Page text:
Flash floods are one of the natural disasters that threaten the lives of many people all over the world every year. Flash floods are significantly affected by the intensification of extreme climate events and interactions with exposed and vulnerable socio-economic systems impede regional development processes. Hence, it is important to estimate the loss due to flash floods before the disaster occurs. However, there are no comprehensive vulnerability assessment results for flash floods in China. Fortunately, the National Mountain Flood Disaster Investigation Project provided a foundation to develop this proposed assessment. In this study, an index system was established from the exposure and disaster reduction capability categories, and is based on analytic hierarchy process (AHP) methods. We evaluated flash flood vulnerability by adopting the support vector machine (SVM) model. Our results showed 439 counties with high and extremely high vulnerability (accounting for 10.5% of the land area and corresponding to approximately 100 million hectares (ha)), 571 counties with moderate vulnerability (accounting for 19.18% of the land area and corresponding to approximately 180 million ha), and 1128 counties with low and extremely low vulnerability (accounting for 39.43% of the land area and corresponding to approximately 370 million ha). The highly-vulnerable counties were mainly concentrated in the south and southeast regions of China, moderately-vulnerable counties were primarily concentrated in the central, northern, and southwestern regions of China, and low-vulnerability counties chiefly occurred in the northwest regions of China. Additionally, the results of the spatial autocorrelation suggested that the “High-High” values of spatial agglomeration areas mainly occurred in the Zhejiang, Fujian, Jiangxi, Hunan, Guangxi, Chongqing, and Beijing areas. On the basis of these results, our study can be used as a proposal for population and building distribution readjustments, and the management of flash floods in China. Full article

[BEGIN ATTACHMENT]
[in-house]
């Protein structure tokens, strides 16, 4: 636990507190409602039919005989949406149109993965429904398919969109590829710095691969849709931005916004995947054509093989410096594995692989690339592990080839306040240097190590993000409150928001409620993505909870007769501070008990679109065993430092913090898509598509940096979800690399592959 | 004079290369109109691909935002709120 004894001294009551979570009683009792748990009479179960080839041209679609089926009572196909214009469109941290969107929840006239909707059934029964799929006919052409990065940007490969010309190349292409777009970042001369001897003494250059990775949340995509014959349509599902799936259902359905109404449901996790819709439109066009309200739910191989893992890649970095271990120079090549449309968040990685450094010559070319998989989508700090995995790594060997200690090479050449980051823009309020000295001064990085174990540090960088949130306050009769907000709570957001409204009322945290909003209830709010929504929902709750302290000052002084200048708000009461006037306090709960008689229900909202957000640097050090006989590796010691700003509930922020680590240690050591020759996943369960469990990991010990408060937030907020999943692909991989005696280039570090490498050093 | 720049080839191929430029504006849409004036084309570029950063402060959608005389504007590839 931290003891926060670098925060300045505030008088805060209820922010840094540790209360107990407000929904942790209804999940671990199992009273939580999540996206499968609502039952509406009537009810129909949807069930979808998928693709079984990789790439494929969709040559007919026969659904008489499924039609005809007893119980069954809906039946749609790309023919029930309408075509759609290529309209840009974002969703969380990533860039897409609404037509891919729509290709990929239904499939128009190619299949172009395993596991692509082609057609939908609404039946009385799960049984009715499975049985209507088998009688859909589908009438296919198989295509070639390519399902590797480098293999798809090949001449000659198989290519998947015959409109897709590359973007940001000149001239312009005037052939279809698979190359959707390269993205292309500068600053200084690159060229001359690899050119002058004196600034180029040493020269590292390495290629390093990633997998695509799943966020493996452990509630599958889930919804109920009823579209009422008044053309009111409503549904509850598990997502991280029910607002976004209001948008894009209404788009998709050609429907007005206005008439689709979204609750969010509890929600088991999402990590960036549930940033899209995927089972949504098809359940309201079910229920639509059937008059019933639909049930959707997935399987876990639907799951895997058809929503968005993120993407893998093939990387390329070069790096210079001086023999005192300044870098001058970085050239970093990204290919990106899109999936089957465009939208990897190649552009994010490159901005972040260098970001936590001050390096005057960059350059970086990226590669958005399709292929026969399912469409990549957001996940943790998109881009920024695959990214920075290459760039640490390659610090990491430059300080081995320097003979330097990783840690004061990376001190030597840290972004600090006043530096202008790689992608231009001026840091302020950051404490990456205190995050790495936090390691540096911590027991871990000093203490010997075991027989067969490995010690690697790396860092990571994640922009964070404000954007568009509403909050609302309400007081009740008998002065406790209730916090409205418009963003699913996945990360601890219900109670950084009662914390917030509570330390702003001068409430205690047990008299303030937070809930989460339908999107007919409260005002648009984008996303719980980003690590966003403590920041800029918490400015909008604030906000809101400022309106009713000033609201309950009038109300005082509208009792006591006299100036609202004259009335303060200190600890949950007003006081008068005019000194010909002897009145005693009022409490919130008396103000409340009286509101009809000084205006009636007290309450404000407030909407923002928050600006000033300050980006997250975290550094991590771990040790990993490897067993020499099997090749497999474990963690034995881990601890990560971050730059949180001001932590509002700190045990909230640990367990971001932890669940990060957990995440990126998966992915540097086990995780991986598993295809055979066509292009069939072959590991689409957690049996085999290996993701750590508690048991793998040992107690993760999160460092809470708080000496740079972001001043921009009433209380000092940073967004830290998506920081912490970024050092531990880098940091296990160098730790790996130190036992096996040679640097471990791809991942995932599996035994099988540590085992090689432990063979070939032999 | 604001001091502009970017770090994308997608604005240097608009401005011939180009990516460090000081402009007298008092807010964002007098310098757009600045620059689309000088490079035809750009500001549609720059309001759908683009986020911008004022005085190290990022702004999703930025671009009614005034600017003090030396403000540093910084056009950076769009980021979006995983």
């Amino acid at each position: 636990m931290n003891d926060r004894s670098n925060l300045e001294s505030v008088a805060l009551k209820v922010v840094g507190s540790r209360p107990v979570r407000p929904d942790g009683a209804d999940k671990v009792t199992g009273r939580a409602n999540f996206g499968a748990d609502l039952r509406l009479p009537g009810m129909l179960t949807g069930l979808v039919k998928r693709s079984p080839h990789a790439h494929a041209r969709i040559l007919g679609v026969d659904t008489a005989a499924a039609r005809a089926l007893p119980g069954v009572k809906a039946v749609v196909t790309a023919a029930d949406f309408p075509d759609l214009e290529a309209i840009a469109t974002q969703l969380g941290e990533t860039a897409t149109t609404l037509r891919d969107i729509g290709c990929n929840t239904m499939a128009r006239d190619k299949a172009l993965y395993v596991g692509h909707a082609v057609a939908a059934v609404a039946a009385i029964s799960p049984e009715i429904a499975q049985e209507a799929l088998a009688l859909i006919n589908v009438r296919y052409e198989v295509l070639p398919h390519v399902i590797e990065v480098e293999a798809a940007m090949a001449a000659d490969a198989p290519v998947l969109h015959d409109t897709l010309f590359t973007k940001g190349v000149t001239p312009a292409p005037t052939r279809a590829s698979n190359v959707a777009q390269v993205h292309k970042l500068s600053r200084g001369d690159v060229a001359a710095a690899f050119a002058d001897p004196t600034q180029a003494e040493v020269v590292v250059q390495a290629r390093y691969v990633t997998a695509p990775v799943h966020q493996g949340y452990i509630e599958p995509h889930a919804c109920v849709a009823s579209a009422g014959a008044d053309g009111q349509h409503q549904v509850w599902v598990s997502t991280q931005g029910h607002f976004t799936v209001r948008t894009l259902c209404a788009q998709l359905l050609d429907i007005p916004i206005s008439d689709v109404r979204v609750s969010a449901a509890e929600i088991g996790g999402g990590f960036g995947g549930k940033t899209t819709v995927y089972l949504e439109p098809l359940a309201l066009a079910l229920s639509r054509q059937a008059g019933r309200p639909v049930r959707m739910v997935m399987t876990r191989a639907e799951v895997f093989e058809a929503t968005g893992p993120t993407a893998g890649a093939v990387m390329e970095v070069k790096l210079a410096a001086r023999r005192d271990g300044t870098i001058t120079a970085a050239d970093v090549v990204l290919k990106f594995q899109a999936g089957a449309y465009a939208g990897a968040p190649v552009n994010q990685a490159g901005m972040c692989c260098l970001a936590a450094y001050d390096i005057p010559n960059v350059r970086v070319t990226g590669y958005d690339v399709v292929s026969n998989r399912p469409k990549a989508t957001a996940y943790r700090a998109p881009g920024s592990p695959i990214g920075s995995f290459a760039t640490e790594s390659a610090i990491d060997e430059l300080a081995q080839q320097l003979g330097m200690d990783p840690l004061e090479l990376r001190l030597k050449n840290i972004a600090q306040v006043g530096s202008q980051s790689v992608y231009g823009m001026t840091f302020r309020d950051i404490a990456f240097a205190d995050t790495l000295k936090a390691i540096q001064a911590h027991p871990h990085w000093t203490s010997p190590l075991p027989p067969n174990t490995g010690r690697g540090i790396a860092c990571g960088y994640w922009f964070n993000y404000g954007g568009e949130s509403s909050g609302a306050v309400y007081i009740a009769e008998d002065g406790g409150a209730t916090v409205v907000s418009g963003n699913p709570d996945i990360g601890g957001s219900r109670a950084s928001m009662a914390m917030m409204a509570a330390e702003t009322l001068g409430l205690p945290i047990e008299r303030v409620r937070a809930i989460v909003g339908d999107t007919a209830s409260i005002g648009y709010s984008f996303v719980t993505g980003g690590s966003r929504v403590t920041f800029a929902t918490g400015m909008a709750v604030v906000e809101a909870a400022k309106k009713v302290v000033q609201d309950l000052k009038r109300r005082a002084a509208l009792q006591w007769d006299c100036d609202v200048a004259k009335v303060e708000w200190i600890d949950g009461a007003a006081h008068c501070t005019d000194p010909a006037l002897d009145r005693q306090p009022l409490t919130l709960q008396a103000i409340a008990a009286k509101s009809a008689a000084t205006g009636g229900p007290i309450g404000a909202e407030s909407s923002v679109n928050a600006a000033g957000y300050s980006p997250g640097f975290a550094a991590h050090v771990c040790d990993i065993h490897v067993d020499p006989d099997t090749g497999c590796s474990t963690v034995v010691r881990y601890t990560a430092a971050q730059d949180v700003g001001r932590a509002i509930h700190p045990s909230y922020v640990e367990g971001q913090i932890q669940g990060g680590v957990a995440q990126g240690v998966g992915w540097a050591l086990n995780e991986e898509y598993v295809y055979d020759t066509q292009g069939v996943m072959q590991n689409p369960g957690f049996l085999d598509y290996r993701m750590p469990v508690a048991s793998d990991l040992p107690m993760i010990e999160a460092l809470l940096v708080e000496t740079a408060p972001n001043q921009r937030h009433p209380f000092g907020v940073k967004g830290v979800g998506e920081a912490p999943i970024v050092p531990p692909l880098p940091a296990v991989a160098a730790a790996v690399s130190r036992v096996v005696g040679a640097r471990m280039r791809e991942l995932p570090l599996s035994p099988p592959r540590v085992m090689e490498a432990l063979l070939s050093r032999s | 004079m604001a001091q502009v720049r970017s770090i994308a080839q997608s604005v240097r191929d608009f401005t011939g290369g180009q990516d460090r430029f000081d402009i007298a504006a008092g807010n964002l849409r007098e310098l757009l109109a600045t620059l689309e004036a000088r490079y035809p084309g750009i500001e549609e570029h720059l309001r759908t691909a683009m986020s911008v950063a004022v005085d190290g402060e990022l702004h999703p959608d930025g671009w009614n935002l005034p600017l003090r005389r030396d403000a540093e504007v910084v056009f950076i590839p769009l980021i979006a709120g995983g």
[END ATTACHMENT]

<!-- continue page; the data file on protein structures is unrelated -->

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Open AccessFeature PaperReview
Application of Remote Sensing to the Investigation of Rock Slopes: Experience Gained and Lessons Learned
ISPRS Int. J. Geo-Inf. 2019, 8(7), 296; https://doi.org/10.3390/ijgi8070296
Received: 10 May 2019 / Revised: 22 June 2019 / Accepted: 24 June 2019 / Published: 27 June 2019
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Abstract
The stability and deformation behavior of high rock slopes depends on many factors, including geological structures, lithology, geomorphic processes, stress distribution, and groundwater regime. A comprehensive mapping program is, therefore, required to investigate and assess the stability of high rock slopes. However, slope [...] Read more.